Salix lemmonii facts for kids
Quick facts for kidsSalix lemmonii
Salix lemmonii is a species of willow known by the common name Lemmon's willow, named after J.G. Lemmon. It is native to western North America from British Columbia to California to Colorado, where it grows in moist and wet areas in mountain coniferous forest habitat, such as streambanks and meadows.
Salix lemmonii is a shrub growing 1 to 4 meters tall, sometimes forming colonial thickets. Its stems arise in a cluster and spread into many slender, angular branches. The leaves are up to 11 centimeters long, lance-shaped to oval with pointed tips, smooth or lightly serrated along the edges, and hairless and waxy or slightly hairy. The inflorescence is a stout catkin of flowers a few centimeters long, the female catkins lengthening to 6 or 7 centimeters as the fruits develop. This willow sometimes hybridizes with Salix geyeriana, to which it is closely related.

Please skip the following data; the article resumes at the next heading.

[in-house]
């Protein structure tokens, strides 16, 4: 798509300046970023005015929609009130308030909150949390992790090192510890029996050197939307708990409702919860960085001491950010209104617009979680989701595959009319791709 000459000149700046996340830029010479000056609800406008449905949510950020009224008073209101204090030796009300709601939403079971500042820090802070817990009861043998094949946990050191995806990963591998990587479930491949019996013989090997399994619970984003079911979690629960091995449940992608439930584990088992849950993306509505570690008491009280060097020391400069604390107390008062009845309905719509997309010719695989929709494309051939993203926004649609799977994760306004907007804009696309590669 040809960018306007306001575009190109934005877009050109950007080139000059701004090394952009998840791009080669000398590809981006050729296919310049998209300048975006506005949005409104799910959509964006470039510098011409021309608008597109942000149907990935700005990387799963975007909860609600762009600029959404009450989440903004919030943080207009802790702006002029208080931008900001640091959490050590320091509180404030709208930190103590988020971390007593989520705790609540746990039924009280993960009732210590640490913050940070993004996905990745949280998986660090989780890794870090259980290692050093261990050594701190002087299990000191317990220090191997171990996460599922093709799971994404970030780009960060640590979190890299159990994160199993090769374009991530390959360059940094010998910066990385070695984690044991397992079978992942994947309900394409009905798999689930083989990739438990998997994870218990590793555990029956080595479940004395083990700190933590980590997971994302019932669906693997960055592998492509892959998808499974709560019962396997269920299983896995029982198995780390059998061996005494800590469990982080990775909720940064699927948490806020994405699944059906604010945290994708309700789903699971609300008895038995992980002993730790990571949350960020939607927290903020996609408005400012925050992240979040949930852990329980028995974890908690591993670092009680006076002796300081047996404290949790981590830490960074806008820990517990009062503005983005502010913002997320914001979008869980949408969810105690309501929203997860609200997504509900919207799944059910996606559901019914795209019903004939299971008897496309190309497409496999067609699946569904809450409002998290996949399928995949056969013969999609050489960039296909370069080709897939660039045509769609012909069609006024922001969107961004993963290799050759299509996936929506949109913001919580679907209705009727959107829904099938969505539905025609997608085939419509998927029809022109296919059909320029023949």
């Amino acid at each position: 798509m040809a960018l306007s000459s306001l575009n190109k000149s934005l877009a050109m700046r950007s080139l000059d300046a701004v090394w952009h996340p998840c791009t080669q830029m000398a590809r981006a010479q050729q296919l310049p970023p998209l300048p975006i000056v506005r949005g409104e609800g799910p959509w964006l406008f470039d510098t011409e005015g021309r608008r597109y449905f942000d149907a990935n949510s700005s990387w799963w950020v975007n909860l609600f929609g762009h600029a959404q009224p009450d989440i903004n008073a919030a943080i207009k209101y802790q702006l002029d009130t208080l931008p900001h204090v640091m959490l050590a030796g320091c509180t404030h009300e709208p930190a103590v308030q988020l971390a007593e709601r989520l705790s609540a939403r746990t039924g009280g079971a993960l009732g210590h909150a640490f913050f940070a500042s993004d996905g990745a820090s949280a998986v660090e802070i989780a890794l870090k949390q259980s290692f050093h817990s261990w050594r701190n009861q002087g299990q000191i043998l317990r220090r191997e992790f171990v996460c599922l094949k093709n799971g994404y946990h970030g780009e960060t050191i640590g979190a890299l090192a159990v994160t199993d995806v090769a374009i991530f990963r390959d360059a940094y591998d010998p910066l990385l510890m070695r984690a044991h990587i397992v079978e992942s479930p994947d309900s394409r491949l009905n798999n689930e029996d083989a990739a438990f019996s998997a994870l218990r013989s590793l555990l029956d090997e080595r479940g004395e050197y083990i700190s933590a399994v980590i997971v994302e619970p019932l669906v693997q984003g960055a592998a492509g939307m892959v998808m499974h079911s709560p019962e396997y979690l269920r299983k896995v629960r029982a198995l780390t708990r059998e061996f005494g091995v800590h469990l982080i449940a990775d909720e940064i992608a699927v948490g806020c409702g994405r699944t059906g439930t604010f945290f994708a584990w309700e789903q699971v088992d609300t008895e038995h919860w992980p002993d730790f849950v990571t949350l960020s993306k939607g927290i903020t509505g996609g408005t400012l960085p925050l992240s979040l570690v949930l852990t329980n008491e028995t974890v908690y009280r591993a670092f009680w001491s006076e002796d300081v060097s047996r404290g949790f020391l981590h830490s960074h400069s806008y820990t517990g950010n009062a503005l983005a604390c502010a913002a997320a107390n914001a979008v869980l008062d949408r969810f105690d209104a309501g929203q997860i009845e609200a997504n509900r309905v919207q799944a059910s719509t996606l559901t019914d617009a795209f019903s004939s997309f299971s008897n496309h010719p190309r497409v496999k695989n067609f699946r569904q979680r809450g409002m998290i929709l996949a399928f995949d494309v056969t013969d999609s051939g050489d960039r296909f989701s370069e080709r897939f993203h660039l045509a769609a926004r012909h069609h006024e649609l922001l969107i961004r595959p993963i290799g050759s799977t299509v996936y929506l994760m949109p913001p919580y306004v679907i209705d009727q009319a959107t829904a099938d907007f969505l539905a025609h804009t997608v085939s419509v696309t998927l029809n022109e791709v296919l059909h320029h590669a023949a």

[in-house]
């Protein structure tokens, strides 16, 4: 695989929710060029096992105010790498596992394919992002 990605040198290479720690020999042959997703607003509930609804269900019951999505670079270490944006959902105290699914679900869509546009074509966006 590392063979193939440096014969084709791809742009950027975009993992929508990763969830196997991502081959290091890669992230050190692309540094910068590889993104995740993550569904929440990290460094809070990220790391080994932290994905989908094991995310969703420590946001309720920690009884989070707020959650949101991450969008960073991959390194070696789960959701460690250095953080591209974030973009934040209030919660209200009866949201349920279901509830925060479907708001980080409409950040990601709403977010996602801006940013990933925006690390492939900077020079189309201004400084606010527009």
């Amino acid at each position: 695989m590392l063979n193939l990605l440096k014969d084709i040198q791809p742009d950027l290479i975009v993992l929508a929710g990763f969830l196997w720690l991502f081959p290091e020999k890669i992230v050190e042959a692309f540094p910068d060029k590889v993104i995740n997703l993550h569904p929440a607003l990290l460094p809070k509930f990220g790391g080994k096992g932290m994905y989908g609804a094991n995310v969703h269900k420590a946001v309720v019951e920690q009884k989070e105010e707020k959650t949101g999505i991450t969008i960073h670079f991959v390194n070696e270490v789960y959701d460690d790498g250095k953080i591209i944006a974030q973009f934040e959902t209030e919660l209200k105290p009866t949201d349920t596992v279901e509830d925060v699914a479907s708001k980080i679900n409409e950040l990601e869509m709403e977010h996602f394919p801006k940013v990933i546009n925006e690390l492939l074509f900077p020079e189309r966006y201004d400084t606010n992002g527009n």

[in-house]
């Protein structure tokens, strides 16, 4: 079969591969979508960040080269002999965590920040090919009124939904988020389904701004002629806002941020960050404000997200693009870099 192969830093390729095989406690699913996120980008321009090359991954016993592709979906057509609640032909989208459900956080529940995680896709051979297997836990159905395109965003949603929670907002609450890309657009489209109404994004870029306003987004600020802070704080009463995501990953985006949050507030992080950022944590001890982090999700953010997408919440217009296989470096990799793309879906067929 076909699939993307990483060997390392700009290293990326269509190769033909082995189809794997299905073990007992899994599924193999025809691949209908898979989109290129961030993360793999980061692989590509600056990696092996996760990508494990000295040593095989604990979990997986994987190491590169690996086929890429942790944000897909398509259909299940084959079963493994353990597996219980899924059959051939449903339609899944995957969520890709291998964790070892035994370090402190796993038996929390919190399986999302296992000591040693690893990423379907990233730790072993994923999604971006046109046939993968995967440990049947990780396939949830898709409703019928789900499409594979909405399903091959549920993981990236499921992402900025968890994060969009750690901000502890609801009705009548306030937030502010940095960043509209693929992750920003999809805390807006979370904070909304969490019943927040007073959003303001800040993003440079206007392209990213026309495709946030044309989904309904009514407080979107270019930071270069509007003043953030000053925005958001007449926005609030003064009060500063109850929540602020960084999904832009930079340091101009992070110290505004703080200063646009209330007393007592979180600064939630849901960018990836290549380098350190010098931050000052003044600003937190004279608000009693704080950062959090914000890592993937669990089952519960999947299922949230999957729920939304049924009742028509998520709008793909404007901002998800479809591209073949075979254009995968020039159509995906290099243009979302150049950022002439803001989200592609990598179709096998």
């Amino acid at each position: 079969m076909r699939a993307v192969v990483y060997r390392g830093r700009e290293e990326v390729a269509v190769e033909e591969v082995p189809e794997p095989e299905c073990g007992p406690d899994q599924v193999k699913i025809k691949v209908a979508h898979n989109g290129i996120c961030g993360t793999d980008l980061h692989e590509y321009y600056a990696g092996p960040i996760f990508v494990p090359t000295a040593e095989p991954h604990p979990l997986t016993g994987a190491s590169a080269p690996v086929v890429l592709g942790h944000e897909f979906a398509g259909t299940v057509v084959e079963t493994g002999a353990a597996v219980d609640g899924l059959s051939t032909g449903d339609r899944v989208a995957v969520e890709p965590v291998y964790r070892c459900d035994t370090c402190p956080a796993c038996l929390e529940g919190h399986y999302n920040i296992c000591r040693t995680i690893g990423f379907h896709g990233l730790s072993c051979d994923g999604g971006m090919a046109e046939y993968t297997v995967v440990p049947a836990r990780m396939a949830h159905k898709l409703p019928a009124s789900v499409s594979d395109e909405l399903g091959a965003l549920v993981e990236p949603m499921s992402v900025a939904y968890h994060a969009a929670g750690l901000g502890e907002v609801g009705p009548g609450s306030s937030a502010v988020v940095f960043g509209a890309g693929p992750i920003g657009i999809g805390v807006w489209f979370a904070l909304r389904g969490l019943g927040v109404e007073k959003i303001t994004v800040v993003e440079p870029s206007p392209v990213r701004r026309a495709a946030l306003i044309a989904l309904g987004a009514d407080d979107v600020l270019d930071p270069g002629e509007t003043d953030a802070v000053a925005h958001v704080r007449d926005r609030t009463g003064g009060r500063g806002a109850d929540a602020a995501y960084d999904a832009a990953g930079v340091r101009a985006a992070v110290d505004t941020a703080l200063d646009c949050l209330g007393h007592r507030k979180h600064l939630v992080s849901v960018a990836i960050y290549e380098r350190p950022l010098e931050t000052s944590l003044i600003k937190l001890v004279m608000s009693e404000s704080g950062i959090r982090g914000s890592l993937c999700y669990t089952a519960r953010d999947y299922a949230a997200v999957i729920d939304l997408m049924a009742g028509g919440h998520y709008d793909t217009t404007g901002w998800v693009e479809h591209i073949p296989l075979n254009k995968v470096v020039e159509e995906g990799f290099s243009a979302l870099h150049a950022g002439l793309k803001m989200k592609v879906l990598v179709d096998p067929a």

This shrub is commonly used in revegetation projects in its native range, where it is useful for stabilizing eroded riparian habitat.